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Martin P. Lumbridge (not his real name) persists in writing about film even though he has no professional qualifications or compelling reason to be believed. Expect spoilers.

Burke And Hare (1971)

This is director Vernon Sewell’s last film and there’s something fitting about that: after two ventures into the more fantastical side of horror (The Blood Beast Terror and The Curse Of The Crimson Altar from 1966 and 1968 respectively) neither of which went out of...

LFF 2018: Tumbbad / The Nightshifter

TUMBBAD Indian horror films are something of a rarity, but Kothanodi was one of my highlights of 2015's London Film Festival, and that was a horror film – sort of. This one, my first film of this year's festival, definitely is - or wants to be. It begins with an...

BFI London Film Festival 2017: Casting, 9 Fingers

In the toilets next to NFT2 a man was calling out for someone called Antonio – he had been asked to do so by a woman outside. Antonio didn't pipe up, although one of the cubicles was in use I noticed. Conceivably Antonio was inside - asleep, dying, or simply unwilling...

Santo in the Wax Museum (1963) / Santo Vs. The She-Wolves (1976)

Just when you thought it was safe to go back to the cinema... it IS safe. Oppressively so. I don't know about you but walking into a room full of people in surgical masks doesn't 'make me feel safe' – it makes me feel uneasy. And so I haven't joined the rush to get...

More Quite Good Films of 2014

L FOR LEISURE The fact that people are nostalgic for the 90's is beguilingly weird to me - I was there, and barely noticed them – but maybe this is why I enjoyed Whitney Horn and Lev Kalman's goofy, dreamy, possibly inconsequential L For Leisure so very much. It was...

Stray Dogs

‘What is this life if, filled with care/We have no time to stand and stare?’, said the Victorian poet W. H. Davies. Good point, and a view clearly shared by Chinese director Tsai-Ming-liang, who transfixes (hopefully) his audience with fixed shots of his characters...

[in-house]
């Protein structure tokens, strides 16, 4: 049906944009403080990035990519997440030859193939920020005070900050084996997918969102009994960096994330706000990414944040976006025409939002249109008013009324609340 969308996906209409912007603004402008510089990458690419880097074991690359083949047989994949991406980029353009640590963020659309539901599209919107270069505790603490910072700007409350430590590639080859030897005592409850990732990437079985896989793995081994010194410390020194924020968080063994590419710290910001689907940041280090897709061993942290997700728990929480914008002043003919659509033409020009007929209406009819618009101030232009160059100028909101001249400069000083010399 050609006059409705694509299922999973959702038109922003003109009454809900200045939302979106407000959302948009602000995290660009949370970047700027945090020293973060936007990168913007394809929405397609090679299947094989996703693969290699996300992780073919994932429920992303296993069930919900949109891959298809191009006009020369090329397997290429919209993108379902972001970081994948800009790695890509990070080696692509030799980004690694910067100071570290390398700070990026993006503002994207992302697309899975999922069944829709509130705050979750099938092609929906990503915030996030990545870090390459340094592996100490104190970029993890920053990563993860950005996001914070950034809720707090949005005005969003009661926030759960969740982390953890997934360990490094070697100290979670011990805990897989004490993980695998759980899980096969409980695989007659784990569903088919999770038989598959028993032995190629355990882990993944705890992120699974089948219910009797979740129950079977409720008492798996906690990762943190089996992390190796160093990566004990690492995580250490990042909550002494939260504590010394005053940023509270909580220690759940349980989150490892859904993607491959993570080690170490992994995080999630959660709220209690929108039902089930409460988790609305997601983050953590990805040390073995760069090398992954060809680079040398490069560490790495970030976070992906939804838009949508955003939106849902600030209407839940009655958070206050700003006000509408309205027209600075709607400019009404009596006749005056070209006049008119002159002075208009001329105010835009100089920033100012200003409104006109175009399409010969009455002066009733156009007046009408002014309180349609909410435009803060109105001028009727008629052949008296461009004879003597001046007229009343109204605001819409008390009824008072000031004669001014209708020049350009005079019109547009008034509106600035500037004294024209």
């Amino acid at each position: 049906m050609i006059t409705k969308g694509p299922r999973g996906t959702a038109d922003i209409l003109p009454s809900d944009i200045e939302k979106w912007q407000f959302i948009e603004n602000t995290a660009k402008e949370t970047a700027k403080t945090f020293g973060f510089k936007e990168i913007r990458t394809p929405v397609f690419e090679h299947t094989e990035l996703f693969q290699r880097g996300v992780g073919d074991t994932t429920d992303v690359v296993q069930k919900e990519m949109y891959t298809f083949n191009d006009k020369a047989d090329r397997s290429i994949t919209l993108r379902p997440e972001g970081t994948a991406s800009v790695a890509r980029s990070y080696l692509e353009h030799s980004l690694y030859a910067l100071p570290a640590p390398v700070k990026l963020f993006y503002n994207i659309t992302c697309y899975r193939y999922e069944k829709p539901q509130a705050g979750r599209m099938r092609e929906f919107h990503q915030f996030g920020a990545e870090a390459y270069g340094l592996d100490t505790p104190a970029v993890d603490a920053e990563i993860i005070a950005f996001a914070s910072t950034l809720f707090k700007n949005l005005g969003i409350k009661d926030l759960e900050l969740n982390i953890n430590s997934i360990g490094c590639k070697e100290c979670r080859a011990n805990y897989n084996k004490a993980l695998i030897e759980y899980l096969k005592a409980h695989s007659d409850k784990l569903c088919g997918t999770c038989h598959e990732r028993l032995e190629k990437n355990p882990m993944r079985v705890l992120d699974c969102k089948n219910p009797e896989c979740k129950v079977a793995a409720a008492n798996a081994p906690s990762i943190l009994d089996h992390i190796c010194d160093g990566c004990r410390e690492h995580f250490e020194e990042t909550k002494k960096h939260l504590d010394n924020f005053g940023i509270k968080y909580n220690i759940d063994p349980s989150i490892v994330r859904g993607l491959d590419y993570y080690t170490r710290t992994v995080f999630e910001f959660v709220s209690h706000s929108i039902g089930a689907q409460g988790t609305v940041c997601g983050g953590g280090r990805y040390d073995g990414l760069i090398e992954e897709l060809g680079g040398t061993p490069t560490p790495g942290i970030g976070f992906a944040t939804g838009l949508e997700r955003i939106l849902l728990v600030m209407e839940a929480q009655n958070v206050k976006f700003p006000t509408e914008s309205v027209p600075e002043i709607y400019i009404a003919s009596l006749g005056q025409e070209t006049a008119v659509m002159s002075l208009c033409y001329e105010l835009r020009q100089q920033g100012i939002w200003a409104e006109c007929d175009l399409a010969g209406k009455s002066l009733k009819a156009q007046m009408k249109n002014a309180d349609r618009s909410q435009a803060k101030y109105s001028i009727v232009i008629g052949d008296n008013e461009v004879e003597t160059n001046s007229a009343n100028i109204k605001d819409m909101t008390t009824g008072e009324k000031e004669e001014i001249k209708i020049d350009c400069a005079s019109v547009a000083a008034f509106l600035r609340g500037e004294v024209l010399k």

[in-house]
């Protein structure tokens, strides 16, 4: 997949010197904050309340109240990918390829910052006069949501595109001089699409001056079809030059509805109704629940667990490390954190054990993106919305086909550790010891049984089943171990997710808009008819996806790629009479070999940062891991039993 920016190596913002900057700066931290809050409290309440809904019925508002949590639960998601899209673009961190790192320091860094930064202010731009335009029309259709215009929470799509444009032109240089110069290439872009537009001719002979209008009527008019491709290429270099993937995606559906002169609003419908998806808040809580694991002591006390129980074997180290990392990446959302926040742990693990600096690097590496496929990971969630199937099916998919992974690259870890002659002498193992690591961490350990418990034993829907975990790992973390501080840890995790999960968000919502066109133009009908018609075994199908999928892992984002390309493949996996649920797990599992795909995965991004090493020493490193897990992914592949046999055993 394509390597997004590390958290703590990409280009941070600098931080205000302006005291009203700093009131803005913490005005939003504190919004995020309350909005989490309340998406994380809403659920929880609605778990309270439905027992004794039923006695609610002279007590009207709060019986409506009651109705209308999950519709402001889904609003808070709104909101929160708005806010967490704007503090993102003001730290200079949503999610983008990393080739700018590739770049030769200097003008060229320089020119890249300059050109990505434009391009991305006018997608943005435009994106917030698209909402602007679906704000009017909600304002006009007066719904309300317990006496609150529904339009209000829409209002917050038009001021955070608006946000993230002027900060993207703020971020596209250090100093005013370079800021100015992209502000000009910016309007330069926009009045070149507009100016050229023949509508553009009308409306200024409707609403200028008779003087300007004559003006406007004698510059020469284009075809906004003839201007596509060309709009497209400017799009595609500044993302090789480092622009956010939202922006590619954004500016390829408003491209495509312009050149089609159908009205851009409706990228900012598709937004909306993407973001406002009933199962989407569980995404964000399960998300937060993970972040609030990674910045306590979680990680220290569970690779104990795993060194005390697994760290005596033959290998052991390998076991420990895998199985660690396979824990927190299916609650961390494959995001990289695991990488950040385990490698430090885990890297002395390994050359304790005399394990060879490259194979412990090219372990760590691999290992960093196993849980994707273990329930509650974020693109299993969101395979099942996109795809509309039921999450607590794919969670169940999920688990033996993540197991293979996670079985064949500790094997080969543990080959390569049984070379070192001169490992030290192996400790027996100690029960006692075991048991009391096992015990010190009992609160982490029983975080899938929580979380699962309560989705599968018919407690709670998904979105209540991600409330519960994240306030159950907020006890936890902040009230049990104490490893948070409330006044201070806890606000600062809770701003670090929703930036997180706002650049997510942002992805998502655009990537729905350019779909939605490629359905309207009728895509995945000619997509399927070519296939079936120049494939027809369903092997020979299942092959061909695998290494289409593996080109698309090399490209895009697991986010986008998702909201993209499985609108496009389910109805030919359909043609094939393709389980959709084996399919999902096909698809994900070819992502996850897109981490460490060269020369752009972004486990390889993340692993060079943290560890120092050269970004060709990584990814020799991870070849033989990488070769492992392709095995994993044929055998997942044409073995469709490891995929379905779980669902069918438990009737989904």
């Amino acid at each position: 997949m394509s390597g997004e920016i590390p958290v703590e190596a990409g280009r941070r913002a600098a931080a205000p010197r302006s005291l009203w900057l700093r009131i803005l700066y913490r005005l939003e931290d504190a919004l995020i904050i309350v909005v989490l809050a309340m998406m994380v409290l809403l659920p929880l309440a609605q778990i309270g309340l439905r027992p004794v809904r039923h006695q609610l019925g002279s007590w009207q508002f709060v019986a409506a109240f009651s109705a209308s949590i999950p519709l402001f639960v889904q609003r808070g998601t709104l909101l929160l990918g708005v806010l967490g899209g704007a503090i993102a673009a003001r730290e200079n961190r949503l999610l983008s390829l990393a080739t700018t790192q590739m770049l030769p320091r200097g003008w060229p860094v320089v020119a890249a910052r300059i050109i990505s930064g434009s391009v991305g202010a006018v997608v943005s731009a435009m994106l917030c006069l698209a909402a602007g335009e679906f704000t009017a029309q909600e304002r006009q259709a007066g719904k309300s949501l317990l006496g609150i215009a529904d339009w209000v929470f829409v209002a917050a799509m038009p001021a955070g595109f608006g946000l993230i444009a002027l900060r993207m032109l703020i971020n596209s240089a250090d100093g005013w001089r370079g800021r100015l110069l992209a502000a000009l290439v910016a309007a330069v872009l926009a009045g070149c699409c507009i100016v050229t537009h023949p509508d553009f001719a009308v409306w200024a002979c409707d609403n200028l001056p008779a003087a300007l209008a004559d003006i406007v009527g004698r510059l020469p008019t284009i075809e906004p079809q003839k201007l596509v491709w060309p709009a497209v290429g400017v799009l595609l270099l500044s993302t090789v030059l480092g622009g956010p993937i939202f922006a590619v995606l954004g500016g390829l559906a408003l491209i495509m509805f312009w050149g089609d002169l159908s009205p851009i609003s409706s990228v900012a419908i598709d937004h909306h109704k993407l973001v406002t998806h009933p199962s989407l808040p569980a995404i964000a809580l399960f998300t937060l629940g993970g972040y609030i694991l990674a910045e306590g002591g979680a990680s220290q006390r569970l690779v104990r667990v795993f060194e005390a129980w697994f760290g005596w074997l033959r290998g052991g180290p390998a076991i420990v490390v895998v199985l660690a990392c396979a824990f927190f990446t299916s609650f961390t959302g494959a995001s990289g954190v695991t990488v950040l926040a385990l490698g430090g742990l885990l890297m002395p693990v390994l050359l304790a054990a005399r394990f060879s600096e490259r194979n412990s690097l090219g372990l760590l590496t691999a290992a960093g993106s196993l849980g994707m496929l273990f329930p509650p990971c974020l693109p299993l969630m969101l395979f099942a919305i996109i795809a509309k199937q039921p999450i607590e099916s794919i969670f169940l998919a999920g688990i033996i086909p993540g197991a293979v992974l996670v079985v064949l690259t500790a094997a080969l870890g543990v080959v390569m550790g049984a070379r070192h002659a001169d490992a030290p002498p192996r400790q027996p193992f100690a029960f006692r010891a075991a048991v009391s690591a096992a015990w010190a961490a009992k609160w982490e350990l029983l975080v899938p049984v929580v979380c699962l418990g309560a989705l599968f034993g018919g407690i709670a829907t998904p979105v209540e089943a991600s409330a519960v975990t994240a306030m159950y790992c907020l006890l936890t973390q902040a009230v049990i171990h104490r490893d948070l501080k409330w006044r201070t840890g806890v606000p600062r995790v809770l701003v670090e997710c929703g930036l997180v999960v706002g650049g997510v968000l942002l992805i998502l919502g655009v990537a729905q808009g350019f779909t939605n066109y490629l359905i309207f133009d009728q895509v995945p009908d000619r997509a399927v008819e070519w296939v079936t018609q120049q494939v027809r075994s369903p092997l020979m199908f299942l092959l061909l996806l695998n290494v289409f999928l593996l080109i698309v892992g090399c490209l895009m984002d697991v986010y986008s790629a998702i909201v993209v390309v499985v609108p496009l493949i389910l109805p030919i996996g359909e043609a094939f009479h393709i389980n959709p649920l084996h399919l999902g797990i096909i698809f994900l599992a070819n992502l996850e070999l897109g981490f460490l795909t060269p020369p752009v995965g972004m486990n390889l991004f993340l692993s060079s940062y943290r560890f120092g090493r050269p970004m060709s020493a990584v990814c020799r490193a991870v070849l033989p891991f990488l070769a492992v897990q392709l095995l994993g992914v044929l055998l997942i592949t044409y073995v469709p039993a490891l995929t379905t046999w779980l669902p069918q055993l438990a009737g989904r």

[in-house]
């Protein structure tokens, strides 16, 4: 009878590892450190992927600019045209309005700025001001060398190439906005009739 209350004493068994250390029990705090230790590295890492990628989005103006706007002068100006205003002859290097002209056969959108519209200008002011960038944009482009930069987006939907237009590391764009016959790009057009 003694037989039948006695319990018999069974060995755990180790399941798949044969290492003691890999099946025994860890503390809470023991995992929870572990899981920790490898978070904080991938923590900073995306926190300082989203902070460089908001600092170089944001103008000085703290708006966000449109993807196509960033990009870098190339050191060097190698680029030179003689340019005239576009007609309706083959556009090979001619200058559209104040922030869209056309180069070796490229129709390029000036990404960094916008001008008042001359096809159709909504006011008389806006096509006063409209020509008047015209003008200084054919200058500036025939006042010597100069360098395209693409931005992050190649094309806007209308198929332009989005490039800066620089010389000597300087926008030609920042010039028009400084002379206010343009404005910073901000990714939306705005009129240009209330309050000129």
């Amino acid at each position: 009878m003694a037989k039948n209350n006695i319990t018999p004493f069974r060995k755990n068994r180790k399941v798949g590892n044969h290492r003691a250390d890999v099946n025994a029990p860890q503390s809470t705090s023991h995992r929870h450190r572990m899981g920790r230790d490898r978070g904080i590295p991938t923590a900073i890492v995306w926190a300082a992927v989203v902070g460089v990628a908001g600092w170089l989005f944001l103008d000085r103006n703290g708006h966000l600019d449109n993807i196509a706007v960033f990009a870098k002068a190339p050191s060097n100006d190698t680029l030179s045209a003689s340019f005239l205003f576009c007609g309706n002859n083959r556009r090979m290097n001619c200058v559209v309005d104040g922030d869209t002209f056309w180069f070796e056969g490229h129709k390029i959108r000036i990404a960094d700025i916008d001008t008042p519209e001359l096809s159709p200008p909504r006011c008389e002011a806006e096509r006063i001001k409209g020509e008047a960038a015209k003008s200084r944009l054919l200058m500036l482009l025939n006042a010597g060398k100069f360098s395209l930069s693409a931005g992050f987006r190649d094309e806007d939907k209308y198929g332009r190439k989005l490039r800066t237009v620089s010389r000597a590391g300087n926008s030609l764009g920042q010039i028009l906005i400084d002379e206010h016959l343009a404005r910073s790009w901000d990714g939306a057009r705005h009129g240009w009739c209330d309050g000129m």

CITIZENFOUR

I hardly ever go to see documentaries because they're about real life, and I can see that for free. But recently, every time I looked at the ICA website, I noticed that they were giving me yet another opportunity to see Laura Poitras' film about Edward Snowden, as its...

BFI London Film Festival 2017: The Wound, Most Beautiful Island

THE WOUND Up for the Sutherland First Feature Award was this South African tale whose hero Xolani (Nakhane Touré) returns every year to the countryside to become a 'caregiver' to initiates in a tribal ritual wherein boys become men by dint of such activities as...

In Fabric / Little Joe

IN FABRIC Peter Strickland's follow-up to the excellent Duke Of Burgundy is a bumpier ride, but you get to enjoy that after a while. Apparently it's set in 1993 – I read this on the Sight and Sound letters page – but it seems to be taking place in some kind of...

Fur: An Imaginary Portrait of Diane Arbus (2006)

Who the hell's Diane Arbus? If this is your reaction to the above title, then you probably won't get much out of this film. I knew little about Diane Arbus, and having seen the film, now feel that I know less. Which is not the film's fault. It begins with a disclaimer...